<Review by: Daylynn DeSouza>

Directed by Sam Raimi. Starring Rachel Weisz, James Franco, Mila Kunis, Zach Braff, Michelle Williams

While the film does have its flaws (mainly on the technical side), there’s no denying that the story is magical. It manages to excite, awe, thrill and shock you while simultaneously tugging at your heartstrings. It’s a film for all ages and for the most part is visually appealing. It’s safe to say that you will enjoy Oz The Great and Powerful and you will come to fall in love with the Land of Oz once again.

Stories from the Land of Oz have enthralled and entertained us since the year 1900, with at least 40 books, a dozen movies and stage plays, even one currently running on Broadway and the West End called Wicked, which tells us a story from the Wicked Witch of the West’s point of view. Some of you may have even enjoyed the 1939 film adaptation while listening to Pink Floyd’s Dark Side of the Moon and enjoying a herbal cigarette.

The protagonist of this story is none other than the wizard of Oz (James Franco) himself, who is a magician at a traveling circus in Kansas. Business is slow, he has no friends and as a con man magician he deems himself unworthy to marry the woman he loves. How could things get worse? For starters, one of the women he’s conned happens to be dating the resident strongman at the circus who’s determined to break Oz in two. Oz manages to escape him by getting into a hot air balloon but as fate would have it, he ends up getting sucked up into a twister and transported to the magical Land of Oz.

There, he meets Theodora (Mila Kunis) the Good Witch who is convinced that he is the Great Wizard of Prophecy that will restore balance to Oz and take his place as King of Oz with her as his Queen. While traveling to the Emerald city with Theodora, Oz rescues a Flying Monkey from being eaten by a lion by scaring it away with some prestidigitation.

Upon his arrival in Oz and after a meeting with Theodora’s sister Evanora (Rachel Weisz) Oz learns that before he can rise to the throne and claim all the gold in the Treasury of Oz, he must first kill a Wicked Witch that’s terrorising Oz, by snapping her wand in half.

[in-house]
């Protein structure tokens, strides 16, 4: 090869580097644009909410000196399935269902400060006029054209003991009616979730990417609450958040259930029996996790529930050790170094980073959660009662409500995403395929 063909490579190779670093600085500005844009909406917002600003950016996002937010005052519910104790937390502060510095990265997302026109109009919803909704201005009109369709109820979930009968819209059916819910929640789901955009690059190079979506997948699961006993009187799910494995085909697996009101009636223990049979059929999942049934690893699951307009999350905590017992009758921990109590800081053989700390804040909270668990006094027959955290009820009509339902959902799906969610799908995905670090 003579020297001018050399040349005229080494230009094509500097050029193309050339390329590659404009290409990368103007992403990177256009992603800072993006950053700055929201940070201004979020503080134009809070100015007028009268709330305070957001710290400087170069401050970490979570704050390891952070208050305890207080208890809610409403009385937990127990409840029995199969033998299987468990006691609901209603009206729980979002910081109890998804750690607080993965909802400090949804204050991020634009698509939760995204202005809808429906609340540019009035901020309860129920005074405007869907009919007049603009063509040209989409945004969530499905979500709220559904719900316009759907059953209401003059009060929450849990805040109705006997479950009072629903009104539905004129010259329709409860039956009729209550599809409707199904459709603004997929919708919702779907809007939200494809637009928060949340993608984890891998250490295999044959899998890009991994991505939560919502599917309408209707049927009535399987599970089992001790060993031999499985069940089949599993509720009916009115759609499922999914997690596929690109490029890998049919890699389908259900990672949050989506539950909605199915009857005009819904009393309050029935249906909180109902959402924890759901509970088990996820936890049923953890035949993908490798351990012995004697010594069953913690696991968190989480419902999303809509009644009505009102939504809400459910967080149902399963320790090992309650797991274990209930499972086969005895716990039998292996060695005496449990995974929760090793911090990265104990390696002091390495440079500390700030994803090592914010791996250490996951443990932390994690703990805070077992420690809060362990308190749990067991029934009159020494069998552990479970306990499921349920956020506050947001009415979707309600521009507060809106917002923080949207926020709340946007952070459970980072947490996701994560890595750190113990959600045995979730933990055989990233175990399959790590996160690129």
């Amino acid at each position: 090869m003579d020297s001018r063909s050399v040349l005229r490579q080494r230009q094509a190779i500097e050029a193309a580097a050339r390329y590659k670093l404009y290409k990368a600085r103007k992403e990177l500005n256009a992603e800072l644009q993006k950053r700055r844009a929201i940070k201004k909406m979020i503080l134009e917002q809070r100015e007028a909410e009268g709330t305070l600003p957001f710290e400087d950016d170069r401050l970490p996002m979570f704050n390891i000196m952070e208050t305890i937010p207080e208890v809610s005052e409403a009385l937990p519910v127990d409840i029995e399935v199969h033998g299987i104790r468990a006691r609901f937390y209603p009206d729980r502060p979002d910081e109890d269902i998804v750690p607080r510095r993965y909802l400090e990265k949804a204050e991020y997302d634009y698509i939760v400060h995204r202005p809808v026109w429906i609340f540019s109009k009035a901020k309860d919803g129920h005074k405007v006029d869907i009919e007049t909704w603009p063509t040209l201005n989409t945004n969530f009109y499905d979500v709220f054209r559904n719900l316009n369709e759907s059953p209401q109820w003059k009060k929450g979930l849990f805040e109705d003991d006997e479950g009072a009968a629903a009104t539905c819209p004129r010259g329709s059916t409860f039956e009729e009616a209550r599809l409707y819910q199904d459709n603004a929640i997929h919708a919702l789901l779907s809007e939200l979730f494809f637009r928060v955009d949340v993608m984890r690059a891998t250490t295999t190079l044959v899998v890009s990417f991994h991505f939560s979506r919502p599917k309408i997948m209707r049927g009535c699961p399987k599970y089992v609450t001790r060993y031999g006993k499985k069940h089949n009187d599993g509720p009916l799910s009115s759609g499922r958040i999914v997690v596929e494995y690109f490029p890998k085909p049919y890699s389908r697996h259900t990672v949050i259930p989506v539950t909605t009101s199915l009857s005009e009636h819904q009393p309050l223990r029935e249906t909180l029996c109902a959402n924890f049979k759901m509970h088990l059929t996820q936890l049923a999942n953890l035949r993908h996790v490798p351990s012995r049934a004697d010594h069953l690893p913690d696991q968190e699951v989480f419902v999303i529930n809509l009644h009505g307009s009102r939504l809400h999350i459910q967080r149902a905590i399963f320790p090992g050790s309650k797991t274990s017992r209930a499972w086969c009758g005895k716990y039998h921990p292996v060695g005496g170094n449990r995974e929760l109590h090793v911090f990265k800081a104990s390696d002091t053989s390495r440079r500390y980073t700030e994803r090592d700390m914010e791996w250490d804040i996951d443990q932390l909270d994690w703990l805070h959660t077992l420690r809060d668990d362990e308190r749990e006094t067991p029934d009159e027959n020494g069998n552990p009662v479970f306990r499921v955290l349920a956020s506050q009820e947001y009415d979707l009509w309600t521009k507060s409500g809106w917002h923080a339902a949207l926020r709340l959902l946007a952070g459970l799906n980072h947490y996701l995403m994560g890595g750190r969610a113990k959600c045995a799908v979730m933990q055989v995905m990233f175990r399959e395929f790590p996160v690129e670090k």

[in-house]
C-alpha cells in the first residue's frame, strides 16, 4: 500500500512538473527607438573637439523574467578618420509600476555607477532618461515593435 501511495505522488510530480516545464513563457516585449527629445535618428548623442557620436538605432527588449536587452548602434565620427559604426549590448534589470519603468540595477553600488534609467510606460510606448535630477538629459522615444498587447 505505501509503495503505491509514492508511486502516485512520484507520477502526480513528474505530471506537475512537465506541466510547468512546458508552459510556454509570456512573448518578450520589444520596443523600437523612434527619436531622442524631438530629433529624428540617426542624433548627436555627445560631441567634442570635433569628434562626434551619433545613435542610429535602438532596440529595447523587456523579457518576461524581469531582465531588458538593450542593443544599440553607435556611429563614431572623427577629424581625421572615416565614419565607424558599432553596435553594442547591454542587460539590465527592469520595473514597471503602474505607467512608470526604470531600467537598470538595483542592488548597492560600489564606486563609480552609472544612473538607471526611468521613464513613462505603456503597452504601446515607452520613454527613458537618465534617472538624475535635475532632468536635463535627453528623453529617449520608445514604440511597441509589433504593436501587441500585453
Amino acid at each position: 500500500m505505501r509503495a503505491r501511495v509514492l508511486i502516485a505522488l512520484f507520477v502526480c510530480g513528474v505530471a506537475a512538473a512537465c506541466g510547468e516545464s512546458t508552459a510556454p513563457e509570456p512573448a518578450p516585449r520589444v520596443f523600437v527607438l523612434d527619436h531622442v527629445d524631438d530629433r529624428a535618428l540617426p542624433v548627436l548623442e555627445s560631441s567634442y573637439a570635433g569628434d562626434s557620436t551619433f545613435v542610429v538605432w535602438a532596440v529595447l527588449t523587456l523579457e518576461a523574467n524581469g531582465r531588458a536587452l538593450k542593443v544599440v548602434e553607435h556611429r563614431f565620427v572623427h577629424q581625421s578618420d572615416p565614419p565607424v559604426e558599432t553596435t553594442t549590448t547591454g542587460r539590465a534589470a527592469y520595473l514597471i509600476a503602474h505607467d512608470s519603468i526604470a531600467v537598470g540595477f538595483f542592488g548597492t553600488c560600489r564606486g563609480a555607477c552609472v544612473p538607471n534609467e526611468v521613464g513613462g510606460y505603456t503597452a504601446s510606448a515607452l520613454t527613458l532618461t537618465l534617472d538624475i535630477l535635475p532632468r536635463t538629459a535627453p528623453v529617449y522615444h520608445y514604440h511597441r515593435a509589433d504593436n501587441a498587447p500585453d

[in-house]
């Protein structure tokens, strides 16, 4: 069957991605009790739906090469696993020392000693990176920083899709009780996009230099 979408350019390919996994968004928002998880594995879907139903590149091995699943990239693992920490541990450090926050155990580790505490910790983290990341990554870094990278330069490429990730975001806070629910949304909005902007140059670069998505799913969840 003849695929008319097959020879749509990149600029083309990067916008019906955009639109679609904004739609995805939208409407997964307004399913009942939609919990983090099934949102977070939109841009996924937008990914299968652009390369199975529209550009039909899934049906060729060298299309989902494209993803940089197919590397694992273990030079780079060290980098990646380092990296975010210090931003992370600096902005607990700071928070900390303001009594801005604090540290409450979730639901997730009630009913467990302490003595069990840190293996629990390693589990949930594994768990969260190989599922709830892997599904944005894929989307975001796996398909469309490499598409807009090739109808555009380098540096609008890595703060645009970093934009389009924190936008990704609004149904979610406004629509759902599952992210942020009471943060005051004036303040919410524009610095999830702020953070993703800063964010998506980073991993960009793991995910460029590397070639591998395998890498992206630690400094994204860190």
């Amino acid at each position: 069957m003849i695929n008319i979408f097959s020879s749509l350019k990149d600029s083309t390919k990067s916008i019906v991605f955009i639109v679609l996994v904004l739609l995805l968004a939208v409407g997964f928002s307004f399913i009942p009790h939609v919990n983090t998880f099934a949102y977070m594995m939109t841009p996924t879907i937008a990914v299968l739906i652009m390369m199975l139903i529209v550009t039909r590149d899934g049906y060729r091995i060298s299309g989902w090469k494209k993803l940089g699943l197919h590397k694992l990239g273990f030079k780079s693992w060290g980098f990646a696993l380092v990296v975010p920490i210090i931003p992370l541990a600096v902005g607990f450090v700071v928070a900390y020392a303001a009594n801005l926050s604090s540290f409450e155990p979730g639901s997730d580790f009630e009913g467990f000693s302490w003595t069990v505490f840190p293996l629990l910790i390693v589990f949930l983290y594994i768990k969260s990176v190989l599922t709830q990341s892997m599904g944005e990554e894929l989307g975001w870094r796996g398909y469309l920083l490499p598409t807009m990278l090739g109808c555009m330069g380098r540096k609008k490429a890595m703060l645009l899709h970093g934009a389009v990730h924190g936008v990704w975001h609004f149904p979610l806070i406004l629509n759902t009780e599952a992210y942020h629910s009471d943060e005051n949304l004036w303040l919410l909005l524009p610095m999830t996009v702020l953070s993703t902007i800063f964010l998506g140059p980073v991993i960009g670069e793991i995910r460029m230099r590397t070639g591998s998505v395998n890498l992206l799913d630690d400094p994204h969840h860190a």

With sidekick Finley (Zach Braff) by his side Oz sets off to accomplish the task to befriend a little girl (voiced by Joey King) from China Town.

With the help of Finely and China Girl, Oz must restore balance to Oz by defeating the Wicked Witch. It’s that easy, except things are not as they seem in the Land of Oz and Oz must figure out which Witch is which and save the Land of Oz from the true Wicked Witch. This is quite a fun little twist as we get to see how the Wicked Witch of the West came to be.


I’d divulge more detail but that would spoil the rest of the movie for you so I’ll leave you with this… With the help of one Good Witch, a few Tinkers and Munchkins, Oz must face Wickedness and restore balance to the Land of Oz, all the while making his own journey from a Great Man to a Good Man with nothing but his friends, his wits and cons and eventually becoming the Wizard of Oz. It is indeed a fun journey and one that you must undertake.

Alas, the Technical aspects of this film have a few glitches that break the magic of the story for a few brief seconds. There’s a scene in the movie where Oz and Theodora are walking down the Yellow Brick Road and talking where the actors are clearly in front of a green screen and it’s blatantly obvious, even to the untrained eye. There’s also quite a bit of obvious wire work that feels like it belongs back in the late 30s even though the 1939 movie didn’t have as much wire work as this movie. If you can get past that, the rest of the movie is visually stunning and the 3D doesn’t take away from it at all. Nor does it add to it.

All the actors do fairly well and James Franco was a good choice for the con-man magician turned Wizard. Mila Kunis is spectacular in her role and even managed to send chills down my spin at times. And the transformation the screen goes through from black and white 4:3 aspect ratio to a lovely coloured 16:9 aspect ratio when Oz first reaches Oz is nice too.

So click your heels together and say, “There’s no place like the theater.”


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